Socio-economic inequalities in suicide in Europe: the widening gap

Vincent Lorant, Rianne de Gelder, Dharmi Kapadia, Carme Borrell, Ramune Kalediene, Katalin Kovacs, Mall Leinsalu, Pekka Martikainen, Gwenn Menvielle, Enrique Regidor, Maica Rodriguez-Sanz, Bogdan Wojtyniak, Bjorn Strand, Matthias Bopp, Johan P. Mackenbach

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Background Suicide has been decreasing over the past decade. However, we do not know whether socioeconomic inequality in suicide has been decreasing as well. Aims We assessed recent trends in socioeconomic inequalities in suicide in 15 European populations. Method The DEMETRIQ study collected and harmonised register-based data on suicide mortality follow-up of population censuses, from 1991 and 2001, in European populations aged 35-79. Absolute and relative inequalities of suicide according to education were computed on more than 300 million person-years. Results In the 1990s, people in the lowest educational group had 1.82 times more suicides than those in the highest group. In the 2000s, this ratio increased to 2.12. Among men, absolute and relative inequalities were substantial in both periods and generally did not decrease over time, whereas among women inequalities were absent in the first period and emerged in the second. Conclusions The World Health Organization (WHO) plan for 'Fair opportunity of mental wellbeing' is not likely to be met.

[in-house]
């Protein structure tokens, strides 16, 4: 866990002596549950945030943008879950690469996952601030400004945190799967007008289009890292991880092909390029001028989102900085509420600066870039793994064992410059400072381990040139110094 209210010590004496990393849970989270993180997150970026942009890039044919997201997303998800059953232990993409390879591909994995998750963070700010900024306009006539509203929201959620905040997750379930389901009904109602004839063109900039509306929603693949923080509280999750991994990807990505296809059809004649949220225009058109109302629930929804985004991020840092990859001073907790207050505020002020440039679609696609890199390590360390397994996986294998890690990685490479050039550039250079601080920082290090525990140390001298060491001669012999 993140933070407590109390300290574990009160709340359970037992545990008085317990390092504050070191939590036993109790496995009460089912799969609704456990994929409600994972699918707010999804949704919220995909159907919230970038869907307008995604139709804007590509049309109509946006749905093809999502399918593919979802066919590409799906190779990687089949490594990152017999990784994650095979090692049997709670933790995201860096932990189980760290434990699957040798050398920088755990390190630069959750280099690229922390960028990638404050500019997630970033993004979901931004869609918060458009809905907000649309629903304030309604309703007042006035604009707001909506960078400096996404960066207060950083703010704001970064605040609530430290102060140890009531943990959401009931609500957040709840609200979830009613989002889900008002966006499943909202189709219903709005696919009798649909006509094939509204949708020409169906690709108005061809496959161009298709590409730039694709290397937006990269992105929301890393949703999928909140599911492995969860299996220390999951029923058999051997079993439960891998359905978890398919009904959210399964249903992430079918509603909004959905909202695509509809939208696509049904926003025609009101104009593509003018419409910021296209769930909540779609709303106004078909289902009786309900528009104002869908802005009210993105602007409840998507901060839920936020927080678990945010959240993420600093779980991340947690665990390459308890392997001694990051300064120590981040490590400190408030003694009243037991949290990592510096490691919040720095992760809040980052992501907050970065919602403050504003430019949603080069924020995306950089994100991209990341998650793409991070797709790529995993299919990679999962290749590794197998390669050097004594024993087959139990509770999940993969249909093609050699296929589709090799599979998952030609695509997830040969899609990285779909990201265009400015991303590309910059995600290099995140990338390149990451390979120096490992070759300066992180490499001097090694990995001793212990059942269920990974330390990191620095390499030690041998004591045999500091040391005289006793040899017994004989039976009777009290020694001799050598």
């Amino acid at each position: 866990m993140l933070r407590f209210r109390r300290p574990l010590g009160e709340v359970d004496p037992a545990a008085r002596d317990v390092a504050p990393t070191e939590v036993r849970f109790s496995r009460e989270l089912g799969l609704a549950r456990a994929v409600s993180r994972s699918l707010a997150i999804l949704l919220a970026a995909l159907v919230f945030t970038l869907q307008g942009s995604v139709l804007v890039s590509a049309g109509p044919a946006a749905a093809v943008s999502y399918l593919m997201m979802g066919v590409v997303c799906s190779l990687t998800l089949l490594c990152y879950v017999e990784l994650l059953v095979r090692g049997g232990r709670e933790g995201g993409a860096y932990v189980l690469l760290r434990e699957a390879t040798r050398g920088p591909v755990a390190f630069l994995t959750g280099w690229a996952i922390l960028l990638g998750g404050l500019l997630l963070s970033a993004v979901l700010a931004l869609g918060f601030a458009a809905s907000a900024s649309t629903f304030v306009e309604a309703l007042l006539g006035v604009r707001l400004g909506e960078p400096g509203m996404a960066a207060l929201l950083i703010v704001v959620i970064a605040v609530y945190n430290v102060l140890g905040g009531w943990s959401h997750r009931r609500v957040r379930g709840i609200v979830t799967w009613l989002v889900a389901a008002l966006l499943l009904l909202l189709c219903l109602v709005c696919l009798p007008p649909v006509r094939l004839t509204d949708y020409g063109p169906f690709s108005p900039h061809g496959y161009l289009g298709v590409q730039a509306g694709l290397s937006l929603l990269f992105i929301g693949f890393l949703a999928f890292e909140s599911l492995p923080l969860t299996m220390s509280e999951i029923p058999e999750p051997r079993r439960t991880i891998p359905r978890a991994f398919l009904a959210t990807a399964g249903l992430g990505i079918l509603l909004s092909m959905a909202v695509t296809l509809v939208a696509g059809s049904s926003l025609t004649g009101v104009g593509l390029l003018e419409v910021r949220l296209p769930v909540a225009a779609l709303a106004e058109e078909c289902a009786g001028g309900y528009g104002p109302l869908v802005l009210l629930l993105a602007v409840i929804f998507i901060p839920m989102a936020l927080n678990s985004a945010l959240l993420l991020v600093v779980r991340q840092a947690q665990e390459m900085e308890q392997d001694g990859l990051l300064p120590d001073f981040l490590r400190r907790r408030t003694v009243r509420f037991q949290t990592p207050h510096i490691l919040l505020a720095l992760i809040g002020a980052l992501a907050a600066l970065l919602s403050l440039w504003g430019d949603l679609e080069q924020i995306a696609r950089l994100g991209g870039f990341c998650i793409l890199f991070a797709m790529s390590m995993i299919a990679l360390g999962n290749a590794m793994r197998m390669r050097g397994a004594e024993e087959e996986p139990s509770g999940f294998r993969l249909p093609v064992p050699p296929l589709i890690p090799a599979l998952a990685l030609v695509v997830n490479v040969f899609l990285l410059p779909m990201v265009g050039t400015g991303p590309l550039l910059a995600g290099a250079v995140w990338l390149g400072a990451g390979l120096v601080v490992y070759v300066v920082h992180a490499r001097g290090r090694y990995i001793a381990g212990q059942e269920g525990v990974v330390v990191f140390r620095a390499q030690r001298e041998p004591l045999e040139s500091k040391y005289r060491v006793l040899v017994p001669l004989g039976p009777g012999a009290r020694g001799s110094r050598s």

Original languageEnglish
Pages (from-to)356-361
Number of pages6
JournalBritish Journal of Psychiatry
Issue number6
Early online date22 May 2018
Publication statusPublished - Jun 2018

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  • Cathie Marsh Institute


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